Feature list

Following is a survey of the major functions provided by FELIX.

General features

The ND license allows you to access the following capabilities in addition to the general features in FELIX.

Assign module features

2D TOCSY, COSY, and/or NOESY spectra

3D homonuclear spectrum (e.g., 3D TOCSY-NOESY)

3D 15N HSQC (or HMQC)-TOCSY spectrum

2D 15N-1H HSQC and 3D 15N HSQC-TOCSY spectra

3D HNCO, HNCA, and HN(CO)CA spectra

3D CBCANH and CBCA(CO)NH spectra

2D 15N-1H HSQC and 3D CBCANH and CBCA(CO)NH spectra

3D HNCO, CBCANH, and CBCACO(N)H spectra

3D HNHA, CBCANH, and CBCA(CO)NH spectra

4D HNCAHA and HACA(CO)NH spectra

3D HCCH-TOCSY spectrum

3D H(CC-TOCSY)(CO)NH spectrum

2D NOESY spectrum

3D homonuclear NOESY spectrum (e.g., 3D NOE-NOE)

3D 15N HSQC (or HMQC)-NOESY spectrum.

Triple resonance spin systems.

Model module features

Autoscreen module features

Starting FELIX

Before reading this section you must have successfully installed FELIX.

There are two methods for starting FELIX. One method is to start FELIX as a standalone program by entering felix at the system prompt. You may also start FELIX from within Insight II by clicking the Accelrys logo and selecting NMR_Refine from the resulting list. Once you are within the NMR_Refine module, select the FELIX/Start_FELIX menu item. After verifying that the correct executable file is listed in the resulting control panel, select Execute.

When you start the latest FELIX software for the first time, a FELIXRC INFORMATION dialog box informs you that it will create a .felixrc99 file in your home directory. This file defines the paths that FELIX searches to find macros, menus, data, and other files. You can choose between two different directory tree structures. The first choice, Use only current directory, means that all files you create will be placed in your current working directory. The second choice, Use multi-directory system, creates a set of user directories within your current working directory, in which all user-created files will be stored (this is similar to the directory tree structure for FELIX 230, where it was called "user defined directories"). The multi-directory system structure is shown in the following figure.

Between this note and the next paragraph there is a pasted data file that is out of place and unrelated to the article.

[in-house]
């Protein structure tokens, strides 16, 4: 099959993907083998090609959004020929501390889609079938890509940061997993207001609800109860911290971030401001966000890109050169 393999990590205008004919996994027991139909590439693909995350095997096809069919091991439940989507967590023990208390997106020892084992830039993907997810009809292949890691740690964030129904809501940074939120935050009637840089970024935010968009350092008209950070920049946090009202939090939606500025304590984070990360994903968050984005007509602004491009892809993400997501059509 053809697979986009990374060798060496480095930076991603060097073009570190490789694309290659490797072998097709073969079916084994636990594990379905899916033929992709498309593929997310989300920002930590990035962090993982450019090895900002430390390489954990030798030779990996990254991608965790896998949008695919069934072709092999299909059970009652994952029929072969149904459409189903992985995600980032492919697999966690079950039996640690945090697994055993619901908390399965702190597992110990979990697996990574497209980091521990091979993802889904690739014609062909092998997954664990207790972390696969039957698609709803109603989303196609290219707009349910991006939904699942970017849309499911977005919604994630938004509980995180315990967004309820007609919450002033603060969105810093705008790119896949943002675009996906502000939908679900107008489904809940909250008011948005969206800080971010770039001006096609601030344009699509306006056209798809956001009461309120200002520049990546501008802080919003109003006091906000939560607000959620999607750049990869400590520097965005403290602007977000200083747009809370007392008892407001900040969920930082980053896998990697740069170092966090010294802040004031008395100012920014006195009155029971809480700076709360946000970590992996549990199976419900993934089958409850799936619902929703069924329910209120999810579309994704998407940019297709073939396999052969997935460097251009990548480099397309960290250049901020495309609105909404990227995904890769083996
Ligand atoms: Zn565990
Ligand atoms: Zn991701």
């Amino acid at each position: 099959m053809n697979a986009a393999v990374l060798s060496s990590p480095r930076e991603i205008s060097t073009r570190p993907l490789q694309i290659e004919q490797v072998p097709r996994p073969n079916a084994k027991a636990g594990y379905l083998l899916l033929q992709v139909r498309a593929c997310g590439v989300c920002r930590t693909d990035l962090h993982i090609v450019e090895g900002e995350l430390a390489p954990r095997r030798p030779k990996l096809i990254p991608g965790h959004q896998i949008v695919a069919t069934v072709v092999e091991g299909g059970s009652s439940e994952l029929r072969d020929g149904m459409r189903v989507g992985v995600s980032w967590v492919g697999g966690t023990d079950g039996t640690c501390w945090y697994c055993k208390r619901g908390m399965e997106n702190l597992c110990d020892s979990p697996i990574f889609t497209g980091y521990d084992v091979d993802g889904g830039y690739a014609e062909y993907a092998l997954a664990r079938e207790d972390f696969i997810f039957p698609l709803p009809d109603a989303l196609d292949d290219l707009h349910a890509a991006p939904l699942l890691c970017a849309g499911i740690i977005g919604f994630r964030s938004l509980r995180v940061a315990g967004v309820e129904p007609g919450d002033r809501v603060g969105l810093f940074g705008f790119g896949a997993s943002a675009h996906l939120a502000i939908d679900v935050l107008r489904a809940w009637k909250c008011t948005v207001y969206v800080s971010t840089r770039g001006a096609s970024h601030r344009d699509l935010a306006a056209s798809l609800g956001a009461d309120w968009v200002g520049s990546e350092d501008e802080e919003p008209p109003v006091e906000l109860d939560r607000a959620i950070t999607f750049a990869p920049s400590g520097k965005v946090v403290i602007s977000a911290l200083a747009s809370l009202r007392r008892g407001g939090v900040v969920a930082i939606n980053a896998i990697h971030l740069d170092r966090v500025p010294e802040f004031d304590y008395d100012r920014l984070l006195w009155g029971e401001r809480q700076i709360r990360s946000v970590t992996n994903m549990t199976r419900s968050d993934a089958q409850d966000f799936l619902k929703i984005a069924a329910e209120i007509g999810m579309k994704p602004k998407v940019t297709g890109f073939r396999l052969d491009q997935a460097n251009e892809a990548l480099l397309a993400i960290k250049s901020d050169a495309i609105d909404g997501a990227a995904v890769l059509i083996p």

Once the .felixrc99 file is created, you can edit this file to customize it. If you had customized the .felixrc97 file for previous versions of FELIX, you have to copy those changes to .felixrc99 for them to take effect.

The FELIX product includes the macros and menus that are required for the FELIX program to start and run. These macros, menus, schema, and any other files that are essential for running FELIX are placed in runtime directories, as shown in the following figure:

For further details on starting FELIX and for tutorials on using it, please see FELIX Tutorials.

If you experience difficulties in running FELIX, please refer to the troubleshooting section in the Insight System Guide.

Related books

You can find additional information about FELIX, general molecular modeling, structure determination, and NMR data analysis in several other online books:

Typographical conventions

Unless otherwise noted in the text, this book uses these typographical conventions:

Select the Model pulldown.